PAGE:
On May 9, 2018, the Executive Office for Immigration Review (EOIR), the Department of Justice (DOJ) component responsible for the immigration courts and the Board of Immigration Appeals (BIA) released updated court statistics, and announced that it intended to implement a “transparency initiative”.
The court statistics included statistics for the first two quarters of FY 2018. Among the key takeaways:
The total number of pending cases continues to rise. As of the date those statistics were released, there were 697,777 cases pending before the approximately 334 immigration judges in the immigration courts, or just less than 2,090 cases per judge. That said, however, total case completions were up in FY 2017 to 169,150, as compared to 153,133 in FY 2016. Through the first two quarters of FY 2018, the immigration courts had completed 92,009 cases; if this trend holds, the immigration courts will complete more than 184,000 cases this fiscal year.
While this completion rate is off of the historical average, it reveals a reversal of the downward trend in case completions that had been occurring since FY 2008, with the exception of a slight uptick in FY 2015, from a 10-year low that occurred in FY 2014 (when the courts completed only 152,901 cases). That exception was likely related to the “surge” of unaccompanied alien children (UACs) and family units that occurred that year, and which drew off immigration court resources.
Also notable within those statistics is the increase in the asylum denial rate. That denial rate went from 22.56 percent in FY 2016 to 33.51 percent in FY 2017, an almost 50 percent increase in one year. The denial rate for the first two quarters of FY 2018 shows a similar increase in asylum denials (41.82 percent), an almost 25 percent increase over FY 2017. Most significantly, however, the actual number of asylum denials for the first two quarters of FY 2018 (11,937) is already greater than the number of denials in FY 2016 (11,736). This increase in denials likely reflects the decrease in the number of administratively closed asylum cases.
Specifically, in FY 2016, 18,872 asylum cases were administratively closed, whereas in FY 2017, only 9,840 cases were, a figure that dropped to 1,511 in the first two quarters of FY 2018. As the Government Accountability Office (GAO) explained in a June 2017 report on backlogs before the immigration court:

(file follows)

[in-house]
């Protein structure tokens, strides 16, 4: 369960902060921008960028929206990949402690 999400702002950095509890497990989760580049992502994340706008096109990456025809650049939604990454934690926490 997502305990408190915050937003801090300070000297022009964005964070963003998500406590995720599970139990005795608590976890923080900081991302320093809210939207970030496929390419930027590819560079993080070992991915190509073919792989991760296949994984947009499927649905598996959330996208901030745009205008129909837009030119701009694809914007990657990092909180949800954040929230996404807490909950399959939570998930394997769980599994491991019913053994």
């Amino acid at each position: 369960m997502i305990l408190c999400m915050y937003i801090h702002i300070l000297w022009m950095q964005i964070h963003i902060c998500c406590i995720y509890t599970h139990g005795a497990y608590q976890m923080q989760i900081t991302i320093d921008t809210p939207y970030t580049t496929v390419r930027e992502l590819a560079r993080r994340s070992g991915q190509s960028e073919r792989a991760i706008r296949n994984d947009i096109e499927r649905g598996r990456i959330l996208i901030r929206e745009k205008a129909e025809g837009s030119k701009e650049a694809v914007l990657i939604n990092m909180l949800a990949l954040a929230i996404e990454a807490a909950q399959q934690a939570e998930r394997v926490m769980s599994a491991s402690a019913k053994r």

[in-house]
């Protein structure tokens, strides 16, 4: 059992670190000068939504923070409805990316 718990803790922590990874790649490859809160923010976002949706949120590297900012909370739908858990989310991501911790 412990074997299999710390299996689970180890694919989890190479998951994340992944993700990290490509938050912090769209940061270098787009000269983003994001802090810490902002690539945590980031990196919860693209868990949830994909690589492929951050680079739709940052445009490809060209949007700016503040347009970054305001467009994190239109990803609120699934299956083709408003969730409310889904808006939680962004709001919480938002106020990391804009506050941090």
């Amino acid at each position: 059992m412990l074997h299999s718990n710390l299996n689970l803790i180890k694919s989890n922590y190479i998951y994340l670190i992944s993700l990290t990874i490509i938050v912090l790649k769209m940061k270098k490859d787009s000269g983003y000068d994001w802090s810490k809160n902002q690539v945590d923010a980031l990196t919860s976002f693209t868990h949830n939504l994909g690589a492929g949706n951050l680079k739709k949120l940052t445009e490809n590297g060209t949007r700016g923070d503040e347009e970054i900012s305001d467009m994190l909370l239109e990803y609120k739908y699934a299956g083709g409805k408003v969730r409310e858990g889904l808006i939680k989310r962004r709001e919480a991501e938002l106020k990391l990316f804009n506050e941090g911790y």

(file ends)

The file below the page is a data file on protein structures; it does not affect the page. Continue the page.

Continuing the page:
Administrative closure is a procedural tool available to an immigration judge which is used, as appropriate under the circumstances, to temporarily remove a case from the active calendar. Cases that are administratively closed can be recalendared at a later date.
Most of those administratively closed cases would likely have resulted in denials, as an alien with a strong asylum claim would have opposed administrative closure, or would have moved to recalendar an administratively closed case. As the BIA held in Matter of W-Y-U-:
An alien in removal proceedings has a right to seek asylum and related relief from persecution. … Therefore, assuming that his application was properly filed and that he is eligible for the relief sought, the respondent has a right to a hearing on the merits of his claim. If his application is successful, he may be eligible for lawful status in the United States, while administrative closure provides him no legal status.
If this is correct, fewer aliens with non-meritorious asylum claims are being allowed to remain in the United States indefinitely.
Interestingly, according to the EOIR statistics, the number of in absentia orders, that is, orders of removal issued in cases when the alien fails to appear, continues to increase. In FY 2017, 40,579 in absentia removal orders were issued, an increase of more than 26 percent over FY 2016, when 32,149 in absentia removal orders were issued. For the first two quarters of FY 2018, 22,411 in absentia orders were issued; if this trend continues for the rest of the fiscal year, the number of removal orders issued after aliens fail to appear for their hearings will surpass FY 2017.
The reason for the increase in in absentia orders is not entirely clear, but may reflect a concern amongst aliens with no relief, or weak claims to relief, that they are more likely to be ordered removed under the Trump administration than they were under the Obama administration. That said, the number of in absentia orders of removal has been steadily increasing since FY 2012, following a drop off between FY 2010 (20,412 in absentia orders of removal) and FY 2012 (16,491 in absentia orders of removal).
Those statistics further reveal that detained cases (where the alien is in custody) are being completed more quickly. The median number of days for completion of a detained case has decreased from 44 in FY 2016, to 43 in FY 2017, to 40 in the first two quarters of FY 2018. While this is still off of historical averages, it shows that the immigration courts are completing the most critical and costly cases more quickly.
Additional information is, however, needed to understand the full implications of certain of the statistics that EOIR released. For example, the UAC in absentia removal numbers, while helpful, would have more context if the total number of UAC removal cases that were completed had been included. In addition, inclusion of the total number of removal orders would place the number of in absentia removal orders into better context. As the office has stated: “EOIR will release … other data on a recurring basis. … The full upload of the data is expected within the next two weeks.” It would be helpful if this information were included in that upload.
That said, however, the recent EOIR statistics provide needed insight into the current activities of the immigration courts, and the office’s efforts at greater transparency should be applauded.